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The Lodi Life & Times

In Lodi, wine comes first. And we wouldn’t have it any other way. Meet the passionate people behind our handcrafted wines and gnarly old vines.

Randy Caparoso
 
October 27, 2010 | Randy Caparoso

Lodi terroir unleashed at zintastic Lodi Wine & Art Auction

“Gala” doesn’t quite describe Artisan Masters’ Lodi Wine & Art Auction that took place in Lodi’s Hutchins Street Square this past Saturday (10/23).  How about, say, an extra-sensory, fantastical, phantasmagoric vinous adventure?  The eye opening spices and vividly flavorful barrels of ’09 and 2010 Zinfandels presented by twenty of Lodi’s top wineries certainly made many of our tongues skip such a light fandango. 

Or, culinary tours de force?  “Culinary,” of course, in respect to wines, great food and people coming together to celebrate how far along Lodi wine has come:  to a point where we can pinpoint individual sub-regions and vineyard sites, each elucidating terroir related delineations of that most American of American grown grapes – Zinfandel.

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Time Posted: Oct 27, 2010 at 6:23 PM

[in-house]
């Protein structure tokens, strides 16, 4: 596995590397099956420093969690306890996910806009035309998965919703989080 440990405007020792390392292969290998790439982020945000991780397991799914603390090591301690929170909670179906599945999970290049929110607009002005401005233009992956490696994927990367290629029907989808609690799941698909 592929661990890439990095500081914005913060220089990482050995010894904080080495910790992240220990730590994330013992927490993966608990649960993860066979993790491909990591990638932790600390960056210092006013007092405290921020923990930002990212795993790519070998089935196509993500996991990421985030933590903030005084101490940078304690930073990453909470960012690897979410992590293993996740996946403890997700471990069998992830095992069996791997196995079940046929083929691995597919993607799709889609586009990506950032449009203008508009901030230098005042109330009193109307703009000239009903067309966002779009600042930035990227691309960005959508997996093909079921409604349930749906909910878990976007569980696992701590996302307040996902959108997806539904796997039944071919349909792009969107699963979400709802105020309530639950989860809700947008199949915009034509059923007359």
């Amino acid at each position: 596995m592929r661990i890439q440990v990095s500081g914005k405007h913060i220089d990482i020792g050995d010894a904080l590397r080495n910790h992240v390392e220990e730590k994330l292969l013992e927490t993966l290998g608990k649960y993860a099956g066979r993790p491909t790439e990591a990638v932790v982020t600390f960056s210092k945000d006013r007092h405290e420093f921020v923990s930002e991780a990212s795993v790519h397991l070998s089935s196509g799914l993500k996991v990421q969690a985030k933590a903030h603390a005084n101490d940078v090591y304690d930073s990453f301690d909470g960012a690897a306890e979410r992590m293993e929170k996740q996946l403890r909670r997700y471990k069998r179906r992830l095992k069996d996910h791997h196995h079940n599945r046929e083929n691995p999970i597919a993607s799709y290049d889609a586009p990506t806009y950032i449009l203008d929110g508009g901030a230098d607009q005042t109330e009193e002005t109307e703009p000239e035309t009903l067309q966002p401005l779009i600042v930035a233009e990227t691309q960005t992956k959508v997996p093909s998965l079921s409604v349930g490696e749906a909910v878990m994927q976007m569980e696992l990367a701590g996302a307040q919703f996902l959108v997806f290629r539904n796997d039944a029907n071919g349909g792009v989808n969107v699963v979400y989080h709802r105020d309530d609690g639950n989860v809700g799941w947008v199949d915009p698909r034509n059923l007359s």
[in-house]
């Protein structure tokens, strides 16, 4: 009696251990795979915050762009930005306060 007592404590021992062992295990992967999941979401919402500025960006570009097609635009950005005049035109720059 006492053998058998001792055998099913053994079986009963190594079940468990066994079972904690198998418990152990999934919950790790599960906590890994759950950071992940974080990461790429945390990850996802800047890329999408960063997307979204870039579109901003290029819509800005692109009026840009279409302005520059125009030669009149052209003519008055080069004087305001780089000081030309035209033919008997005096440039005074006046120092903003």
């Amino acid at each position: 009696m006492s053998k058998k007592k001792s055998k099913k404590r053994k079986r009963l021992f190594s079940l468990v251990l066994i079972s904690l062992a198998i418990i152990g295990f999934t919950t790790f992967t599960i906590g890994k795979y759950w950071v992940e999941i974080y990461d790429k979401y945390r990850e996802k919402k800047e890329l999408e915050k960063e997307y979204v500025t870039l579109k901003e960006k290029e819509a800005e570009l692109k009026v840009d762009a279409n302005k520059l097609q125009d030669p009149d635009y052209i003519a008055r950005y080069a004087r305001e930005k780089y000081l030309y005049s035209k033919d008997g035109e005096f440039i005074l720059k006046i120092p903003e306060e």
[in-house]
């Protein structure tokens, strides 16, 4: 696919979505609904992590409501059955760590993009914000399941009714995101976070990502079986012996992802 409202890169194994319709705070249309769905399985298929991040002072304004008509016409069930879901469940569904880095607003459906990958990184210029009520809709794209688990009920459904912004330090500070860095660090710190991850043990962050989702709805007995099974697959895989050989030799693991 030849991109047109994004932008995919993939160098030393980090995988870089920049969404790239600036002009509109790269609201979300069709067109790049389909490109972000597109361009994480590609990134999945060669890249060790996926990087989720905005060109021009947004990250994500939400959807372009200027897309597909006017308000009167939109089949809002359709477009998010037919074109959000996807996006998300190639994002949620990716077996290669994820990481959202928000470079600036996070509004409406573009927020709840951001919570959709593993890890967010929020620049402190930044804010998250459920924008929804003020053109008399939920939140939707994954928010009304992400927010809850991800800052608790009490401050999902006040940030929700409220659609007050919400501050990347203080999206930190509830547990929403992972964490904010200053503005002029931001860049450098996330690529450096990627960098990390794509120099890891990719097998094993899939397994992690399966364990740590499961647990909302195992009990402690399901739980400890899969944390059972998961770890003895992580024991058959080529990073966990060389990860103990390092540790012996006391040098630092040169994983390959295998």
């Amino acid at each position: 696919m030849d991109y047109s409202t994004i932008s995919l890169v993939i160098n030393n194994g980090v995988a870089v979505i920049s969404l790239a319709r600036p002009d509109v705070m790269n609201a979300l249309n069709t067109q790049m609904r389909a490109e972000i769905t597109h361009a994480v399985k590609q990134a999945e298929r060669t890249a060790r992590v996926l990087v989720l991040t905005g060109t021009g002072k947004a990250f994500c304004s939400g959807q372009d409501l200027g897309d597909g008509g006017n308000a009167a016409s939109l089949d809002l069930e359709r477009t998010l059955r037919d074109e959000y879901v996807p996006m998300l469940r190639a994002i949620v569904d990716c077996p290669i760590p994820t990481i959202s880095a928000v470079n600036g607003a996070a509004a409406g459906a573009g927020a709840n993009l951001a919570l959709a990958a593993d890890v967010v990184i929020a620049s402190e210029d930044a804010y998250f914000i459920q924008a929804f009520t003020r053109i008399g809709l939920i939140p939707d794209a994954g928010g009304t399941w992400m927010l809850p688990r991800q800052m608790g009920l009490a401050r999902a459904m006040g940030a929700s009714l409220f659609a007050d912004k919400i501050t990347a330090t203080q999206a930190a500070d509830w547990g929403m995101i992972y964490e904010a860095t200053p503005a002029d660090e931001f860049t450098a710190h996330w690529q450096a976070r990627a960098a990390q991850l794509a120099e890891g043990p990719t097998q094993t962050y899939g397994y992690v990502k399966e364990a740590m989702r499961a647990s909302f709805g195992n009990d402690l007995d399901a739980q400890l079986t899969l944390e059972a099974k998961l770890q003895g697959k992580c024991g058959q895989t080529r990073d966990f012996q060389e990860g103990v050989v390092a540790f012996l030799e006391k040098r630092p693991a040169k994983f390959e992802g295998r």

Randy Caparoso
 
October 14, 2010 | Randy Caparoso

The late and wild 2010 Lodi harvest

While taking a taco truck break with his pickers last week (first week of October) at Egger Vineyard, a stand of 20 year old head trained Zinfandel vines on the north side of Peltier Rd., Jonathan Wetmore ventured an opinion:  “All the wineries have been happy so far with the quality of the 2010 harvest.”  This, you must know, is somewhat of an understatement, considering the joyous whooping and hollering we’ve actually been hearing among those in Lodi’s oenological profession.

Then again, Wetmore is first and foremost a farmer — his Round Valley Ranches owns or manages over 2,000 acres in Lodi (including the high profile Jessie’s Grove estate) — and farmers always act like they come from Missouri, the Show-Me State. It ain’t over ’til it’s over, right?… fat ladies singing and all?  In the meantime, let the winemakers whistle while they work, high on their yearly fermenting Kool-Aid.

Mr. Wetmore, though, also takes an itty-bitty fraction of those grapes he farms and produces wine under the Grands Amis Winery label with his wife/business partner, Catherine Wetmore, and so he is capable of a little of that winemaker enthusiasm. Okay, maybe just by the teaspoon; because, he tells us, “it’s been one of the toughest years I’ve ever experienced… we’re not used to harvesting so late...”

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Time Posted: Oct 14, 2010 at 6:06 PM